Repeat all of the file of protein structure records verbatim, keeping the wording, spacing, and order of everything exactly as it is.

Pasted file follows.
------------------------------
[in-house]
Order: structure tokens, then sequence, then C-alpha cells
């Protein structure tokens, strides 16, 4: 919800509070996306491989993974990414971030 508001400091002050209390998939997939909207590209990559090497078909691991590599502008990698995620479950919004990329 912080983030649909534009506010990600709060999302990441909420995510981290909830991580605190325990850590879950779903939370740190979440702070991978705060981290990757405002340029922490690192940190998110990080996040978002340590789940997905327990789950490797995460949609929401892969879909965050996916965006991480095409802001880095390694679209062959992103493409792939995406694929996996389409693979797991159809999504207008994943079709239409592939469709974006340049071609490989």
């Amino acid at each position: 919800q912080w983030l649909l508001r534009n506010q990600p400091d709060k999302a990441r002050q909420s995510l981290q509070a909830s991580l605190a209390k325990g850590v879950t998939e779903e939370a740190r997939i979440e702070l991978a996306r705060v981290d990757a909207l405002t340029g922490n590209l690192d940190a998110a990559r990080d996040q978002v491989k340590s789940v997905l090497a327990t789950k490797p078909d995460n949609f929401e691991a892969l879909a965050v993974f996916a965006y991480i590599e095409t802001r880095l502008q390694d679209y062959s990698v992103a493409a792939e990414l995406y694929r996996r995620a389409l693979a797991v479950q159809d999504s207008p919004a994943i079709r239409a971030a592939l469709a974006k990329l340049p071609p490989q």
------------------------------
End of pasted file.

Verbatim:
[in-house]
Order: structure tokens, then sequence, then C-alpha cells
């Protein structure tokens, strides 16, 4: 919800509070996306491989993974990414971030 508001400091002050209390998939997939909207590209990559090497078909691991590599502008990698995620479950919004990329 912080983030649909534009506010990600709060999302990441909420995510981290909830991580605190325990850590879950779903939370740190979440702070991978705060981290990757405002340029922490690192940190998110990080996040978002340590789940997905327990789950490797995460949609929401892969879909965050996916965006991480095409802001880095390694679209062959992103493409792939995406694929996996389409693979797991159809999504207008994943079709239409592939469709974006340049071609490989």
């Amino acid at each position: 919800q912080w983030l649909l508001r534009n506010q990600p400091d709060k999302a990441r002050q909420s995510l981290q509070a909830s991580l605190a209390k325990g850590v879950t998939e779903e939370a740190r997939i979440e702070l991978a996306r705060v981290d990757a909207l405002t340029g922490n590209l690192d940190a998110a990559r990080d996040q978002v491989k340590s789940v997905l090497a327990t789950k490797p078909d995460n949609f929401e691991a892969l879909a965050v993974f996916a965006y991480i590599e095409t802001r880095l502008q390694d679209y062959s990698v992103a493409a792939e990414l995406y694929r996996r995620a389409l693979a797991v479950q159809d999504s207008p919004a994943i079709r239409a971030a592939l469709a974006k990329l340049p071609p490989q």